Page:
Stanford.edu says, “In 2002 the Ministry of Education began to implement educational reforms that officials labeled the most significant since the end of World War II. In an attempt to stimulate students to be independent and self-directed learners, one third of the content of the national curriculum was eliminated. Japanese students in grades 3-9 are now required to take Integrated Studies classes in which they and their teachers jointly plan projects, field trips, and other ‘hands-on’ activities. Students in Integrated Studies learn about their local environment, history, and economy. … and teachers are not allowed to give tests on what students have learned.”

5. Switzerland

The goal is to impart adequate knowledge and competence for educating and teaching pupils and students at the various educational levels, as well as children and adolescents with special needs. Teacher education and training is realized within a two-tier model with Bachelor’s and Master’s degree programs.

During the 2008/09 school year there were 1.266 million students in the K-12 Swiss educational system, who were taught by more than 100,000 teachers.

But Susan Ohanian.org reports teachers in Germany, Austria and Switzerland are seeing their school ranked by the Bertelsmann Foundation (using achievement tests) comparing the school of all districts with each other—the teachers are protesting and fighting back. Because compulsory achievement tests are planned in all three countries, they are wary of school rankings that lead to a “senseless competition” among schools.

6. Netherlands

About 2.6 million children attend k-12 (European Agency.org).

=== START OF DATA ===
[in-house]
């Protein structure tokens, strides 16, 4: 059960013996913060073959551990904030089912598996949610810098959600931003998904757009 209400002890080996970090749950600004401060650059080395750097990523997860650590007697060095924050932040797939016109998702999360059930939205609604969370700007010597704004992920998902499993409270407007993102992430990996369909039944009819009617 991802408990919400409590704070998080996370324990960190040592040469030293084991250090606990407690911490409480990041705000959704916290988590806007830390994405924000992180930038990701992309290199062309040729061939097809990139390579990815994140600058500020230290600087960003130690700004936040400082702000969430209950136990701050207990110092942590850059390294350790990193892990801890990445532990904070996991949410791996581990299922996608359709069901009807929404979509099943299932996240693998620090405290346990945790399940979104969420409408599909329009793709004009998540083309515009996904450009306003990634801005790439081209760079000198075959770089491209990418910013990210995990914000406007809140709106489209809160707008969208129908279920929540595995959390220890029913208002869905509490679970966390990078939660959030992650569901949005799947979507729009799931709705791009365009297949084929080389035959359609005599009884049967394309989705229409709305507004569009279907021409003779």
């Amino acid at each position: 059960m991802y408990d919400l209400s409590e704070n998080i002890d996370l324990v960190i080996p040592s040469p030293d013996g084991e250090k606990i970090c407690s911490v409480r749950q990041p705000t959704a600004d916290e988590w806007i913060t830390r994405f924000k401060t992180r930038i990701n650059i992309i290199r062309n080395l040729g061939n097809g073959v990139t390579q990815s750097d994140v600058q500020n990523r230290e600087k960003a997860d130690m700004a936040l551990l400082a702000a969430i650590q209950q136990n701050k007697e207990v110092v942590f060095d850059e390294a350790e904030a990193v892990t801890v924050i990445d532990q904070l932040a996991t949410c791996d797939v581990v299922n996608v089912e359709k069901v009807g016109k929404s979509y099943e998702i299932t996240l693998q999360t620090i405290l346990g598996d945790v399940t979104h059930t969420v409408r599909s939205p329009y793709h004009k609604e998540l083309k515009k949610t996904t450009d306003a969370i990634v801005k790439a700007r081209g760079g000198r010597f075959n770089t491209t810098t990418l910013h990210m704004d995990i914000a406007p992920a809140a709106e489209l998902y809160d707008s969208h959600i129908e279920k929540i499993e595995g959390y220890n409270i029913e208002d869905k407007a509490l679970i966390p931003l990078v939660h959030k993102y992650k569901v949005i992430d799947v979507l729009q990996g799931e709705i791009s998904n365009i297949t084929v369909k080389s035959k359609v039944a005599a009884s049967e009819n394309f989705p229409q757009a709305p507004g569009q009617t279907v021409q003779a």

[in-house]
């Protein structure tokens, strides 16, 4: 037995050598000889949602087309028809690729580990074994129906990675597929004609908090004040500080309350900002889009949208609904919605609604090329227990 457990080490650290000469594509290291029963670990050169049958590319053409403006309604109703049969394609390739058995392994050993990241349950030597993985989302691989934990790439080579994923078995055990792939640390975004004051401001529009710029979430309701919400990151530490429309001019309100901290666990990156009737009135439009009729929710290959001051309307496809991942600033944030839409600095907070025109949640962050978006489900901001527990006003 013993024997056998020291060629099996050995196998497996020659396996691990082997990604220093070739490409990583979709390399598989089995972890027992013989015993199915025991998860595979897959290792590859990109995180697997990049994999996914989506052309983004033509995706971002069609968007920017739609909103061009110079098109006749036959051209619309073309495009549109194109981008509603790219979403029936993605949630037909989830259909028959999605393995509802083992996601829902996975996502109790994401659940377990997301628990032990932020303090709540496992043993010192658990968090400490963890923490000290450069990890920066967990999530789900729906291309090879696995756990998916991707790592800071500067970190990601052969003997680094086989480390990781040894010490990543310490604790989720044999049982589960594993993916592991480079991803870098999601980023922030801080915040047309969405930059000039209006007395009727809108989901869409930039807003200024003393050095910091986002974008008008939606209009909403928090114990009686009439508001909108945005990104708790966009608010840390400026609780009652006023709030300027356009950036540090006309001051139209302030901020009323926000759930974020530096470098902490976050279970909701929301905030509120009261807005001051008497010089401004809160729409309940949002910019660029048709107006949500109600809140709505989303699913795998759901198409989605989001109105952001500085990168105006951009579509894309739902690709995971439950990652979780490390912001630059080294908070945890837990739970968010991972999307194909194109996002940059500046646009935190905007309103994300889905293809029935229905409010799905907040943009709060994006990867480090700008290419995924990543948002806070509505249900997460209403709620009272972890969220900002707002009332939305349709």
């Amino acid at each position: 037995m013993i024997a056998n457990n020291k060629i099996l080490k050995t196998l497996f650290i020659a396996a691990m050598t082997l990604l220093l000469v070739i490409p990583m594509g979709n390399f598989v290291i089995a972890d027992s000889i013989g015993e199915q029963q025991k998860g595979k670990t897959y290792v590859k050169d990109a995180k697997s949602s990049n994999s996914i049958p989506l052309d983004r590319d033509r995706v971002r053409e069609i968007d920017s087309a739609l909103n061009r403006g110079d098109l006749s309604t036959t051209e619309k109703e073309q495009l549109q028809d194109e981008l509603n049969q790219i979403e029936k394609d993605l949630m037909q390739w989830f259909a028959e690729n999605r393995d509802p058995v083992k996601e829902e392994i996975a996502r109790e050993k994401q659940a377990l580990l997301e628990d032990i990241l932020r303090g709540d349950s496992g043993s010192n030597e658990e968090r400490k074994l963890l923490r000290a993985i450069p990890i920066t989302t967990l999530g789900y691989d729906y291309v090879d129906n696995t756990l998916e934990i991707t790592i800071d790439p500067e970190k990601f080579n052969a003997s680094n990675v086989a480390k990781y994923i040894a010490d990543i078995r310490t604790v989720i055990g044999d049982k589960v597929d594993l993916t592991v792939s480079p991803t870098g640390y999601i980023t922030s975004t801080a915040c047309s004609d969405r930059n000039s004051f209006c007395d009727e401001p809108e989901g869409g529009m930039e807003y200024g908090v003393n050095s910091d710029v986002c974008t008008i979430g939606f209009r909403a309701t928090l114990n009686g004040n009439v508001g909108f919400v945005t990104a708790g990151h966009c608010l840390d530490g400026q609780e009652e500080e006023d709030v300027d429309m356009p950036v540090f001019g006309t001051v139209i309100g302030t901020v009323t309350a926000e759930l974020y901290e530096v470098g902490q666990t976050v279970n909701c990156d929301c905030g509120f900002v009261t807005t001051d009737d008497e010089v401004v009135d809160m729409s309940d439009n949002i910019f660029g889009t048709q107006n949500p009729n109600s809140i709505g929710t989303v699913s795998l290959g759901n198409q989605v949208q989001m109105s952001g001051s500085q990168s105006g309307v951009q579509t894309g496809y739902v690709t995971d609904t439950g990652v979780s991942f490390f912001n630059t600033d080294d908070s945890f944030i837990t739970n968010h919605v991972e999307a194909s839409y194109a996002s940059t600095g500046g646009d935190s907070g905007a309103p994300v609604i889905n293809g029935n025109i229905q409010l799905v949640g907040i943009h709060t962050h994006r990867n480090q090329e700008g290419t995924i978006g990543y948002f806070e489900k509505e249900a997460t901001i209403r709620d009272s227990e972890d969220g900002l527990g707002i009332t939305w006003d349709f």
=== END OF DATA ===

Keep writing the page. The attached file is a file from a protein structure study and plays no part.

In 1917, private and public schools were given equivalent financial status under the Constitution. As a result, the Netherlands is in the unique situation, compared with the rest of the world, of having 70 percent of its schools administered and governed by private school boards. The Constitution thus guarantees “freedom of education”, which embrace the freedom to set up schools, freedom to determine the principles on which they are based (freedom of conviction) and freedom of organization of teaching.

State University.com reports, There is an extensive amount of parental involvement in Dutch schools. … In addition, many schools also have a separate parents’ council or committee.

Teacher training in the Netherlands continues to undergo an overhaul. In 2008, the government, following the recommendations of an advisory council, formulated an action plan to tackle the teacher shortage and improve the position and quality of teachers. Given the high performance of its students and its teacher salaries, which, at $60,174 for a mid-career lower secondary school teacher far outpace the OECD average of $41,701, there is still a teacher shortage in the Netherlands due primarily to the aging teacher workforce.

The 2008 TALIS survey of Dutch teachers revealed that the majority of teachers participate in informal, rather than formal, professional development. This generally takes the form of informal mentorships and conversations, courses and workshops and reading professional literature. … Part of the government’s action plan is the creation of a stronger professional organization for teachers that will be able to evaluate teachers and provide teacher training grants.

7. Finland

There are 596,000 children in the k-12 compulsory education system. There are only 24 private comprehensive schools in Finland (0.5%). – ncee.org

Education has always been an integral part of Finnish culture and society, and teachers currently enjoy great respect and trust in Finland. Finns regard teaching as a noble, prestigious profession—akin to medicine, law, or economics— and one driven by moral purpose rather than material interests. Teachers also are the main reason Finland now leads the international pack in literacy, science, and math.